Conti ransomware is a malicious actor known to bring extreme prejudice to its victims. This is mainly due to the speed with which encrypts data and spreads to other systems.

The cyber-crime organization is thought to be led by a Russia-based group that goes under the pseudonym of Wizard Spider.

The group is using phishing attacks in order to install the TrickBot and BazarLoader Trojans in order to obtain remote access to the infected machines.

What Happened?

Conti’s ransomware affiliate program appears to have recently revised its business model.


The businesses affected by Conti ransomware that refuse to pay the requested ransom have been recently listed on Conti’s victim-shaming blog. This is where confidential material collected from victims can be publicized or sold. However, the cybercriminal gang updated its victim-shaming site in the last 48 hours to reveal that it is now selling access to many of the institutions it has stolen data from.

 We are looking for a buyer to access the network of this organization and sell data from their network.


At this time, it remains unclear what is the reasoning behind Conti’s action, but some researchers wonder if the ransomware operation is about to close, and is selling the data or access from an in-progress breach before they do.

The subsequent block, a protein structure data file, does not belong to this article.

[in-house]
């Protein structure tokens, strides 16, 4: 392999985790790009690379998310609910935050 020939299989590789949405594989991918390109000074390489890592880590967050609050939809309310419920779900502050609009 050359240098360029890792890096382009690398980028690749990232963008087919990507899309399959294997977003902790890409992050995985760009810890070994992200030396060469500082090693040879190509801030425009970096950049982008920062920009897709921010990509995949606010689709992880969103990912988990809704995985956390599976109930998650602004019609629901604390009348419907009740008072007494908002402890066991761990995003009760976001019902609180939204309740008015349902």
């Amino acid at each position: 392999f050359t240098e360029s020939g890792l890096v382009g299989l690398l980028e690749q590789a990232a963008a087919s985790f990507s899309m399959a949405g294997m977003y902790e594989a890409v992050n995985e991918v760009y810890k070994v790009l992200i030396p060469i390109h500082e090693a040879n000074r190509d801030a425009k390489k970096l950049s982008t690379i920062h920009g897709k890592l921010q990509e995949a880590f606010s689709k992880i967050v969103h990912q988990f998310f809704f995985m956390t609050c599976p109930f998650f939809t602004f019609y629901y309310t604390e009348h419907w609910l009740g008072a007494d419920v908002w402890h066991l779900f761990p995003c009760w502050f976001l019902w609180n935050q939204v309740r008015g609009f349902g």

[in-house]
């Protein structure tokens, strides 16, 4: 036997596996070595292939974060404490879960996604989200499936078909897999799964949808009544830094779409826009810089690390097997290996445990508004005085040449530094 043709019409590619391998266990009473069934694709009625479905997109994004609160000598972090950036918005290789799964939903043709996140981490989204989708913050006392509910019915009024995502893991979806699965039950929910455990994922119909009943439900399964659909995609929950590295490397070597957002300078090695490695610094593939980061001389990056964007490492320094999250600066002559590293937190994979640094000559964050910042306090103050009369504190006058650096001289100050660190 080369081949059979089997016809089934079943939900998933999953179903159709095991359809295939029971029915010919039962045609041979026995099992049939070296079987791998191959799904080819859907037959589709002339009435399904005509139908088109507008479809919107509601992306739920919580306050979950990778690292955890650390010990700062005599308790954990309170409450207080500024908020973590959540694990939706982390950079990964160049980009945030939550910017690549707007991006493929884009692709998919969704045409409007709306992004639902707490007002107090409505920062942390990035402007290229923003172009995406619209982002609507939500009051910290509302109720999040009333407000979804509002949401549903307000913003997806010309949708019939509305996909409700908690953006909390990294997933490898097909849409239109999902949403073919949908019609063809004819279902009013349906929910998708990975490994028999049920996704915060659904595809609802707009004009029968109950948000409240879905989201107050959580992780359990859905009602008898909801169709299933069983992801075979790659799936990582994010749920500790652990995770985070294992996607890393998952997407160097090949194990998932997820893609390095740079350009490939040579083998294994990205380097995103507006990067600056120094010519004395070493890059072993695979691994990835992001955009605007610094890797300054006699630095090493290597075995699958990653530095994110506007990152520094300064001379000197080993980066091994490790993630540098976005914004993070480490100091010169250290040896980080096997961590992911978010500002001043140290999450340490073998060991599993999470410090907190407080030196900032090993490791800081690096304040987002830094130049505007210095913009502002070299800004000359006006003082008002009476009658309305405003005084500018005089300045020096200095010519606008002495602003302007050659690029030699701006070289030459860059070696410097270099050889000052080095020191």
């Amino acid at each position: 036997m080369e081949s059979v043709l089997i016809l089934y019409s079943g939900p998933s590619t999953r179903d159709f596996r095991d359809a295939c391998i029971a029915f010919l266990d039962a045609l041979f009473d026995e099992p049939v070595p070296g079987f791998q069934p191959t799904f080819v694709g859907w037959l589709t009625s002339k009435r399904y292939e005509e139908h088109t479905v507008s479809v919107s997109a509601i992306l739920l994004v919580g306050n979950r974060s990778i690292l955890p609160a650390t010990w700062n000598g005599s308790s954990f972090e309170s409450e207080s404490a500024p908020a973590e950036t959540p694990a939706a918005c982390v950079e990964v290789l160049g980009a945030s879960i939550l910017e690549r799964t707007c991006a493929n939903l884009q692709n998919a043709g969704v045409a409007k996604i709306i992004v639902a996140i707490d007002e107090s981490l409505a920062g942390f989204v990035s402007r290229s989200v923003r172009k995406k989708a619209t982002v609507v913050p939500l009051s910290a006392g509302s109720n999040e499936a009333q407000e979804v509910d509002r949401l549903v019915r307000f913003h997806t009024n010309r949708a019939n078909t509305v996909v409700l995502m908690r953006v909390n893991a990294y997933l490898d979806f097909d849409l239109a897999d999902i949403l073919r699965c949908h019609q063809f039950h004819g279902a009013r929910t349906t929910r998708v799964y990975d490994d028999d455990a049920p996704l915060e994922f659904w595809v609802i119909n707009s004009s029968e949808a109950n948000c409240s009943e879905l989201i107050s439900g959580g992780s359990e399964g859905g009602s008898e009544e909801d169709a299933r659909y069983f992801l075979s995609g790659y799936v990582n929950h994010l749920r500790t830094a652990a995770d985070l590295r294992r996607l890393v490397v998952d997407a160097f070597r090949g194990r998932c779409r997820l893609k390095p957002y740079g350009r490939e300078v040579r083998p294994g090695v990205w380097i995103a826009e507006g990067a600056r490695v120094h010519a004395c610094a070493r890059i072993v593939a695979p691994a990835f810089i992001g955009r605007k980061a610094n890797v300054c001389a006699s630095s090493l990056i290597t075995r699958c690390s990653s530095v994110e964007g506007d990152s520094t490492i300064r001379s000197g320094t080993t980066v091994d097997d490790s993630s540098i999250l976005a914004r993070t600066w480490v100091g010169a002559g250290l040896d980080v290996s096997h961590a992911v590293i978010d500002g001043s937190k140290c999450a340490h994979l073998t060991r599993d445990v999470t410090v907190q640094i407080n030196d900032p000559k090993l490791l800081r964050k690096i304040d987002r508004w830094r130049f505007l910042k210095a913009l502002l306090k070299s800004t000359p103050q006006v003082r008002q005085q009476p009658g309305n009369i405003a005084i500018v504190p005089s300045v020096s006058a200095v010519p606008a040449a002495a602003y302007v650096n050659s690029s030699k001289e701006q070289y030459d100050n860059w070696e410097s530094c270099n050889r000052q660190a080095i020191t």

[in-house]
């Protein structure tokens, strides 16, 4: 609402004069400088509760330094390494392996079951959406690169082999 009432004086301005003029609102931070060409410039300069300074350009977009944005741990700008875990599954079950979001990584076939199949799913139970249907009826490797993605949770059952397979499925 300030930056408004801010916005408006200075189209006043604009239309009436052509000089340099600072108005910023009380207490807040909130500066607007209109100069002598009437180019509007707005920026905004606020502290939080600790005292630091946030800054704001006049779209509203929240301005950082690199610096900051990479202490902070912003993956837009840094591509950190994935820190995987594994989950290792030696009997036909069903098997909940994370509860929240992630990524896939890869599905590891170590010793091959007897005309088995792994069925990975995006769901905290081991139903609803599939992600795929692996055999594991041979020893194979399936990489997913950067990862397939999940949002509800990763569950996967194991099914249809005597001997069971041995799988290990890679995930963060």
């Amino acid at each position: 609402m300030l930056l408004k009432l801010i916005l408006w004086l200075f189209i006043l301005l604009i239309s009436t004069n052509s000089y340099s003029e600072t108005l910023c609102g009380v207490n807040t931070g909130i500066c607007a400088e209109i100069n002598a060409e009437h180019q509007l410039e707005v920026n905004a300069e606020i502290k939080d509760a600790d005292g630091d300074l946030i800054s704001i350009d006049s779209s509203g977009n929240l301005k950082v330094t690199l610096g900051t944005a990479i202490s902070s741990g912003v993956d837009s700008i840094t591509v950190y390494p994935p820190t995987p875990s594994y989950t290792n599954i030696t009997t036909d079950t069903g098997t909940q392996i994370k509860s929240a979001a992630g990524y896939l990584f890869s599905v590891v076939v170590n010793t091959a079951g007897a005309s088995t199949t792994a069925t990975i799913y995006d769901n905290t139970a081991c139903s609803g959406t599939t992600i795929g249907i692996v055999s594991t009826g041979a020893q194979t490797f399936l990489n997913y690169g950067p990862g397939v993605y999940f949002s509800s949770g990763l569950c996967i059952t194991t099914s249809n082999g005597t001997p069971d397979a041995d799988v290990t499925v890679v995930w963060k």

The puzzling move happens as Governments in the United States and Europe work to stop some of the world’s most notorious ransomware groups. According to Reuters, the US government is behind a continuous cyber operation that has infiltrated the computer networks of REvil, a ransomware affiliate gang that is nearly as violent and brutal in dealing with victims as Conti. REvil was also one of the first ransomware gangs to start selling the data of its victims.

Conti’s apparent new orientation might be nothing more than a ruse to get victims to negotiate, as in “pay up or someone will pay for your data or you will suffer long-term suffering if you don’t.”

Could This Be a Translation Error?

Perhaps something got lost when translating from Russian to English and the ransomware group is just trying to align its activities with many other ransomware affiliate programs that have recently focused on extorting companies in exchange for a pledge not to publish or sell stolen data.

This is done by changing from the deployment of a ransomware virus to the actual sale of stolen data and access to the victim’s network.

However, it looks like the Conti ransomware subject will remain a hot topic.

There are further hypotheses out there, some including that Conti has actually spread too thin and are trying to concentrate their efforts, or that it will do a “rebranding” and come back stronger under a new name.

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